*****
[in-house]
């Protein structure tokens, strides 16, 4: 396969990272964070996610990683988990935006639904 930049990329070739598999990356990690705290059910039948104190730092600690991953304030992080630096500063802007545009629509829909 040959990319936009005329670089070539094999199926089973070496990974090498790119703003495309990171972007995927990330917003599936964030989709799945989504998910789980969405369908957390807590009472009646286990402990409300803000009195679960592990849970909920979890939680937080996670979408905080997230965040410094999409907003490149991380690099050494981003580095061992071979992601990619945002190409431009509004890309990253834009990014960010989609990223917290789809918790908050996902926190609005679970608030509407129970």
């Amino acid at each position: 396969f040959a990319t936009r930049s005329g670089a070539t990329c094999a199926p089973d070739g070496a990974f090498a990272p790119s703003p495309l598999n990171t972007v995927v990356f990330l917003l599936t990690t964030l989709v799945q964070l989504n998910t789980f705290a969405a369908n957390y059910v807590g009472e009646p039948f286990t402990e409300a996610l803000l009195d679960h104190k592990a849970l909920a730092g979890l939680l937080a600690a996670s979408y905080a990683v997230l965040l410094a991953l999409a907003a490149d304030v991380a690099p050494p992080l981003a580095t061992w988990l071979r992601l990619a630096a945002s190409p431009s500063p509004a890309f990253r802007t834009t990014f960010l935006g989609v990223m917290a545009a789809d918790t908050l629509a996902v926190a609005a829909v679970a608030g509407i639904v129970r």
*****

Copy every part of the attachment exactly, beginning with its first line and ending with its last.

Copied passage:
[in-house]
């Protein structure tokens, strides 16, 4: 396969990272964070996610990683988990935006639904 930049990329070739598999990356990690705290059910039948104190730092600690991953304030992080630096500063802007545009629509829909 040959990319936009005329670089070539094999199926089973070496990974090498790119703003495309990171972007995927990330917003599936964030989709799945989504998910789980969405369908957390807590009472009646286990402990409300803000009195679960592990849970909920979890939680937080996670979408905080997230965040410094999409907003490149991380690099050494981003580095061992071979992601990619945002190409431009509004890309990253834009990014960010989609990223917290789809918790908050996902926190609005679970608030509407129970």
């Amino acid at each position: 396969f040959a990319t936009r930049s005329g670089a070539t990329c094999a199926p089973d070739g070496a990974f090498a990272p790119s703003p495309l598999n990171t972007v995927v990356f990330l917003l599936t990690t964030l989709v799945q964070l989504n998910t789980f705290a969405a369908n957390y059910v807590g009472e009646p039948f286990t402990e409300a996610l803000l009195d679960h104190k592990a849970l909920a730092g979890l939680l937080a600690a996670s979408y905080a990683v997230l965040l410094a991953l999409a907003a490149d304030v991380a690099p050494p992080l981003a580095t061992w988990l071979r992601l990619a630096a945002s190409p431009s500063p509004a890309f990253r802007t834009t990014f960010l935006g989609v990223m917290a545009a789809d918790t908050l629509a996902v926190a609005a829909v679970a608030g509407i639904v129970r």